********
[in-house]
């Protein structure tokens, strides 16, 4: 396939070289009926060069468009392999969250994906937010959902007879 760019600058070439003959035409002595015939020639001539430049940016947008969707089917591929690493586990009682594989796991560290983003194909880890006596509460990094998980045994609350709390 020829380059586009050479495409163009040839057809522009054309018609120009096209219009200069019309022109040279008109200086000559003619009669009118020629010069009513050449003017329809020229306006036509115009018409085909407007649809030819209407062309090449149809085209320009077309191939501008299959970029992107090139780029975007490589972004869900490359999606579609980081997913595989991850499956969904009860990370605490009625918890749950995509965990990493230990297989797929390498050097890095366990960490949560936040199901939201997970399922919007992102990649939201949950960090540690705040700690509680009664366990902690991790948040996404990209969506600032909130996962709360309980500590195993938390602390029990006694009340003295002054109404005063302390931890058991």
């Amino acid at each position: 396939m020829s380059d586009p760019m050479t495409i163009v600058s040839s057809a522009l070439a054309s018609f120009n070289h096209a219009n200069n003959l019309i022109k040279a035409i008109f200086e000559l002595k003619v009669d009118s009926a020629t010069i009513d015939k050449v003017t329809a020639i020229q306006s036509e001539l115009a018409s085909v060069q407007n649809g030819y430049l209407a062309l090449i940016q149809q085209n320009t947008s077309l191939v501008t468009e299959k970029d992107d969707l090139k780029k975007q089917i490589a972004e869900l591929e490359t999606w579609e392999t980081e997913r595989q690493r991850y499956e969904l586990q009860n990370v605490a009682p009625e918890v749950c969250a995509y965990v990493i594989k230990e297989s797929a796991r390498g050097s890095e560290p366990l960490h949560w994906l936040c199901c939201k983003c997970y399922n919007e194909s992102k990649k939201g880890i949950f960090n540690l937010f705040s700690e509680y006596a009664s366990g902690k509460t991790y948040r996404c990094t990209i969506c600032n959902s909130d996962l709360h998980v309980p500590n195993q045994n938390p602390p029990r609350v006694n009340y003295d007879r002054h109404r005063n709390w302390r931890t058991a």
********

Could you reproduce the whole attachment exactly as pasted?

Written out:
[in-house]
């Protein structure tokens, strides 16, 4: 396939070289009926060069468009392999969250994906937010959902007879 760019600058070439003959035409002595015939020639001539430049940016947008969707089917591929690493586990009682594989796991560290983003194909880890006596509460990094998980045994609350709390 020829380059586009050479495409163009040839057809522009054309018609120009096209219009200069019309022109040279008109200086000559003619009669009118020629010069009513050449003017329809020229306006036509115009018409085909407007649809030819209407062309090449149809085209320009077309191939501008299959970029992107090139780029975007490589972004869900490359999606579609980081997913595989991850499956969904009860990370605490009625918890749950995509965990990493230990297989797929390498050097890095366990960490949560936040199901939201997970399922919007992102990649939201949950960090540690705040700690509680009664366990902690991790948040996404990209969506600032909130996962709360309980500590195993938390602390029990006694009340003295002054109404005063302390931890058991």
């Amino acid at each position: 396939m020829s380059d586009p760019m050479t495409i163009v600058s040839s057809a522009l070439a054309s018609f120009n070289h096209a219009n200069n003959l019309i022109k040279a035409i008109f200086e000559l002595k003619v009669d009118s009926a020629t010069i009513d015939k050449v003017t329809a020639i020229q306006s036509e001539l115009a018409s085909v060069q407007n649809g030819y430049l209407a062309l090449i940016q149809q085209n320009t947008s077309l191939v501008t468009e299959k970029d992107d969707l090139k780029k975007q089917i490589a972004e869900l591929e490359t999606w579609e392999t980081e997913r595989q690493r991850y499956e969904l586990q009860n990370v605490a009682p009625e918890v749950c969250a995509y965990v990493i594989k230990e297989s797929a796991r390498g050097s890095e560290p366990l960490h949560w994906l936040c199901c939201k983003c997970y399922n919007e194909s992102k990649k939201g880890i949950f960090n540690l937010f705040s700690e509680y006596a009664s366990g902690k509460t991790y948040r996404c990094t990209i969506c600032n959902s909130d996962l709360h998980v309980p500590n195993q045994n938390p602390p029990r609350v006694n009340y003295d007879r002054h109404r005063n709390w302390r931890t058991a």